A flaw found in hardware and software enabled for a new telephony protocol wouldn’t have affected New Zealand users of voice-over-IP technology, as the equipment isn’t yet in use in New Zealand.
The weakness in SIP (session initiation protocol)-enabled technology, discovered by Finland’s Oulu University Secure Programming Group last month and passed on to US alert service CERT, has so far only garnered responses from Cisco Systems and Nortel Networks that some of their equipment is vulnerable (see SIP weakness could expose VoIP gear to attacks and No problems yet from reported SIP vulnerability) SIP is an industry standard protocol for setting up multimedia telephony sessions, usually over the internet or another IP-based network.
According to CERT, “USPG’s most recent research focused on a subset of SIP related to the INVITE message, which SIP agents and proxies are required to accept in order to set up sessions. By applying their PROTOS c07-sip test suite to a variety of popular SIP-enabled products, OUSPG discovered impacts ranging from unexpected system behaviour and denial of services to remote code execution.”
Nortel NZ managing director Rob Spray says Nortel has tested all its SIP-enabled products for the flaw. Bar two exceptions, they passed the OUSPG’s tests.
“The exceptions are the Succession Communication Server 2000 and the Succession Communication Server 2000 Compact,” he says. They’re affected by the test suite only where SIP-T has been provisioned within the Communication Server, he says.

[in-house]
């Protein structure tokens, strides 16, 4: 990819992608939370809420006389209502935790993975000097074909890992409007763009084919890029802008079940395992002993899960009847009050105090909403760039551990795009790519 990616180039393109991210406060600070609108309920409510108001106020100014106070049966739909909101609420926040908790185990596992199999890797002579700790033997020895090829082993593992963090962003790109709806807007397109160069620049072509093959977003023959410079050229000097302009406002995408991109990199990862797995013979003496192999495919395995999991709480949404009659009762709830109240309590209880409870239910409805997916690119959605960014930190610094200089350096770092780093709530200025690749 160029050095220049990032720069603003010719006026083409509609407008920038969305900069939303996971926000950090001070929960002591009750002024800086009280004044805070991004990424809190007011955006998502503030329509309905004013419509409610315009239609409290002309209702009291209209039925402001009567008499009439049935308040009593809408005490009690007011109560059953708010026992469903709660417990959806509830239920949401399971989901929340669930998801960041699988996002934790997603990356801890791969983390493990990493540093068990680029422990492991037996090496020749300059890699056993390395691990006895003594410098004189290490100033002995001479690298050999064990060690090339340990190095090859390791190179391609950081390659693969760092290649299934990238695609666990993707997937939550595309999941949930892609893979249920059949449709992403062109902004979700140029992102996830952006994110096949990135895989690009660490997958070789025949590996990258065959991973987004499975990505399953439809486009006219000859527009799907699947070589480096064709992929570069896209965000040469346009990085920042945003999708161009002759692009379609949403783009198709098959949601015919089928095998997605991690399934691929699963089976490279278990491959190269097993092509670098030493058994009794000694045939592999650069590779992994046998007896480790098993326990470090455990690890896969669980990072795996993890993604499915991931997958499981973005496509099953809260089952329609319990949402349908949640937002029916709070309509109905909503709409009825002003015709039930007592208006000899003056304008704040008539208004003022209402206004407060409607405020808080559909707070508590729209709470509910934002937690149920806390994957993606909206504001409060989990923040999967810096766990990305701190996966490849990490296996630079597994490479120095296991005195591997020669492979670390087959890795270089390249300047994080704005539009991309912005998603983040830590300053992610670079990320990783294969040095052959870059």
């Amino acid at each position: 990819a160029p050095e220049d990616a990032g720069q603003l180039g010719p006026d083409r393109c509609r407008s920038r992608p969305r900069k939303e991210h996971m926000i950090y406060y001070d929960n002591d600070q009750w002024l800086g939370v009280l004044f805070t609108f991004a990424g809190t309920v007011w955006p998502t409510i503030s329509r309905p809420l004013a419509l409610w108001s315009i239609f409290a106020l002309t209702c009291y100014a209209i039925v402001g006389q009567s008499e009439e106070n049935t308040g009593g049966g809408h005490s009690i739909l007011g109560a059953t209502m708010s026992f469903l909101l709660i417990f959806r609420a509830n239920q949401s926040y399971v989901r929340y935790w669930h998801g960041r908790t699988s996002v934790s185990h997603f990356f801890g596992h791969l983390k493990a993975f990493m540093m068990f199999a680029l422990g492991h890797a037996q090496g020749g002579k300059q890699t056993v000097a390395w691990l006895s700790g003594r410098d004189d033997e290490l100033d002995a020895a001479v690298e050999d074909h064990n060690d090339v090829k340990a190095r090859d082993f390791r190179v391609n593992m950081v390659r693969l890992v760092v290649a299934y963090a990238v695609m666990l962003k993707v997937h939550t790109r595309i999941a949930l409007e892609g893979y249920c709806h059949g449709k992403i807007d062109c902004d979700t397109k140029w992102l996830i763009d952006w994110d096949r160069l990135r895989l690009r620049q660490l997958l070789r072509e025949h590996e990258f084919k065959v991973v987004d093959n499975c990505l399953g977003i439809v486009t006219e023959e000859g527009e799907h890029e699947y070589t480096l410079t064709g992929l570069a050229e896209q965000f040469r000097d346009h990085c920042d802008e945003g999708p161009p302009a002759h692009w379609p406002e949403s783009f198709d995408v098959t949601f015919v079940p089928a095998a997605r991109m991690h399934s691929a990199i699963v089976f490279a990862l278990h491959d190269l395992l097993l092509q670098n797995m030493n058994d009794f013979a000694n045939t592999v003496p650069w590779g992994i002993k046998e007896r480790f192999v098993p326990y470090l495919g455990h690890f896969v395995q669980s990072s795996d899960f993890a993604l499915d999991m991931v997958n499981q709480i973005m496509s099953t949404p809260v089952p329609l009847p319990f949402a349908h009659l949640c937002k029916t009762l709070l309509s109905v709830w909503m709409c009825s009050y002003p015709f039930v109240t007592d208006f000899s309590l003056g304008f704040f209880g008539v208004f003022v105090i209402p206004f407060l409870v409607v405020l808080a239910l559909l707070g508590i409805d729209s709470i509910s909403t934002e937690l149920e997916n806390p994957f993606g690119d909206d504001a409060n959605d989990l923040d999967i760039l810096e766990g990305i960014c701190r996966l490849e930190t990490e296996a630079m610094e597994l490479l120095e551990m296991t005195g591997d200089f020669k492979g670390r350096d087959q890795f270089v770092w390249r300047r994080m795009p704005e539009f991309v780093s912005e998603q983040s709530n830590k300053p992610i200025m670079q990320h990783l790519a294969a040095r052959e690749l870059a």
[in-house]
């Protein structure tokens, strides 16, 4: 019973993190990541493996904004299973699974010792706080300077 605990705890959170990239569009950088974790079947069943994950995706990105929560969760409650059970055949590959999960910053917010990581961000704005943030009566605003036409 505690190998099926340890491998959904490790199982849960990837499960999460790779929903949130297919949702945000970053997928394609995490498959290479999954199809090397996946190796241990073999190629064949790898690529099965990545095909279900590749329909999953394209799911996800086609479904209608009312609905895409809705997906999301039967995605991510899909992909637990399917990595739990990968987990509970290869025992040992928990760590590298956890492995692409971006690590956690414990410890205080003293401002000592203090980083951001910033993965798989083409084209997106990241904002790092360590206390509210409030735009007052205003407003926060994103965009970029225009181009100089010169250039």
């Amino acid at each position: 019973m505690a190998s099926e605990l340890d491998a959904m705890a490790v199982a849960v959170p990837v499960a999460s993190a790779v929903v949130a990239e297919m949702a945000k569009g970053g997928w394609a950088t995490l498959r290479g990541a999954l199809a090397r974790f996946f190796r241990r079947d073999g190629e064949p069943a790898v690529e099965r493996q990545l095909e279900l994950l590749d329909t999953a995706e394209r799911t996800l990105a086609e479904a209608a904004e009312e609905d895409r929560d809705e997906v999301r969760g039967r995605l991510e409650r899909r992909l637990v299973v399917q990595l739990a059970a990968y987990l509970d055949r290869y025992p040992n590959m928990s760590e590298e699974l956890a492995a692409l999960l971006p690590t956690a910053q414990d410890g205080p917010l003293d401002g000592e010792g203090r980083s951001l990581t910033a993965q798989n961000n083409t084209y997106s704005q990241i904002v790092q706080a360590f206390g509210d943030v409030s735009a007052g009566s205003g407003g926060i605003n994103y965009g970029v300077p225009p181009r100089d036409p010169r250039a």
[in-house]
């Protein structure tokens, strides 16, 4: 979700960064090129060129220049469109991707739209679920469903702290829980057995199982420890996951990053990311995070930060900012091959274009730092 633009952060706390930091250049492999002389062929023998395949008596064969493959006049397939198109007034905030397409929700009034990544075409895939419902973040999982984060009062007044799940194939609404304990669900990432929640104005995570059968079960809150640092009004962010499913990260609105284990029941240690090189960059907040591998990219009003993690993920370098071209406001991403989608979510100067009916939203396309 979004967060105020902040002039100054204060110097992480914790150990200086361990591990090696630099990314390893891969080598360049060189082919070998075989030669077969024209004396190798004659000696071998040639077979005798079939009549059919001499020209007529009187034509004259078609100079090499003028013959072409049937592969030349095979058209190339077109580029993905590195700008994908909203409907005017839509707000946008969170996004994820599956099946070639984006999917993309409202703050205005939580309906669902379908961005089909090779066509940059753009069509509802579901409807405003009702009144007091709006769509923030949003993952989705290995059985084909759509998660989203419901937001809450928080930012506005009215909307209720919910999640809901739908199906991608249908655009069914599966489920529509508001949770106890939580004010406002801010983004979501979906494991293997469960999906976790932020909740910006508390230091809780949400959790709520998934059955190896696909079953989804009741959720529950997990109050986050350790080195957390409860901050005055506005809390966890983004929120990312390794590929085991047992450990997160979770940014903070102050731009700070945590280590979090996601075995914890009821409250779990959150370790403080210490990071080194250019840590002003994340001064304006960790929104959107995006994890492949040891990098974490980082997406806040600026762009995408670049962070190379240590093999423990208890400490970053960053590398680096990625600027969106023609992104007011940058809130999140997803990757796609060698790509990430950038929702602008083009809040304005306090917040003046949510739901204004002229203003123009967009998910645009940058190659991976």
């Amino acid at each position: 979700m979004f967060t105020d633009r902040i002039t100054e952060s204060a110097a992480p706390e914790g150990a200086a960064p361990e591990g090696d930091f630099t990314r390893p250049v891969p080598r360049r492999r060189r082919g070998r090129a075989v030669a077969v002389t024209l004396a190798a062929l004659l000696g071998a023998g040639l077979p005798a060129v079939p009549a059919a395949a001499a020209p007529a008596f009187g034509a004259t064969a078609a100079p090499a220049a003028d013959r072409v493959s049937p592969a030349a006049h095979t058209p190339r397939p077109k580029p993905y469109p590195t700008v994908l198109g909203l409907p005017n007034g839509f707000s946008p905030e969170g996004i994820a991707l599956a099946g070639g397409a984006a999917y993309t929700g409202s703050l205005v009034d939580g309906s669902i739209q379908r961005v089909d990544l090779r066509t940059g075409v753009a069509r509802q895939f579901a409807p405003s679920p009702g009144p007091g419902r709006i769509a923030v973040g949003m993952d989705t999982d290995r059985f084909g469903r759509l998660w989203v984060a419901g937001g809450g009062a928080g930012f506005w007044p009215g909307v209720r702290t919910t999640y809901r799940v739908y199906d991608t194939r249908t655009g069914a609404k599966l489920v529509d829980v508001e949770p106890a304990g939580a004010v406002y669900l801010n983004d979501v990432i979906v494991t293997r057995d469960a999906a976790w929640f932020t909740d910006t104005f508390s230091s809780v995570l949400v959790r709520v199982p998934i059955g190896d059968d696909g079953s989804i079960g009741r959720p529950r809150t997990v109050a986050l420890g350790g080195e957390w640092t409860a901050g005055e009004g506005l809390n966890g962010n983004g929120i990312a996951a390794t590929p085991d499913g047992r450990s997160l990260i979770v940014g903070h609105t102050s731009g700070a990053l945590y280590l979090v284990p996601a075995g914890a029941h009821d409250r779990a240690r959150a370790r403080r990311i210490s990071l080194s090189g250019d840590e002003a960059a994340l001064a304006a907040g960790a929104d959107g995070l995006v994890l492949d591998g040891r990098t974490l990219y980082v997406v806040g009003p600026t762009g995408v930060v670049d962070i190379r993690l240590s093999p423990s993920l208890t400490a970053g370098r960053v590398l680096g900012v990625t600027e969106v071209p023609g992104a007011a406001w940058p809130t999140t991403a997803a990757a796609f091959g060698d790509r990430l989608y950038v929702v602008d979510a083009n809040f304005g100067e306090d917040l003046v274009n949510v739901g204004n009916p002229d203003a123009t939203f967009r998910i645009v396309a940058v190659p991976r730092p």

Nortel was planning to have a patch available by the end of last month. Spray says the flaw will have no impact in New Zealand, as CSE 2000s aren’t likely to be deployed here until the second half of this year.
Cisco doesn’t currently have any SIP implementations in New Zealand, says Cisco NZ systems engineer Arron Scott.
“All currently deployed VoIP solutions are generally Call Manager-based, using SCCP, MGCP and H.323.”
The CERT advisory notes that overseas, Cisco’s 7490 and 7960 IP phones running pre-version 4.2 SIP images are vulerable, as are its routers running Cisco IOS 12.2T and 12.2x.
Internet pioneer Vint Cerf, visiting New Zealand last month, said SIP “will be a very critical protocol for setting parameters for devices to talk to each other”. Some commentators believe it will replace H.323 as the accepted standard for IP telephony and video-conferencing.
OUSPG plans to expand the PROTOS test suite as SIP becomes more widely deployed.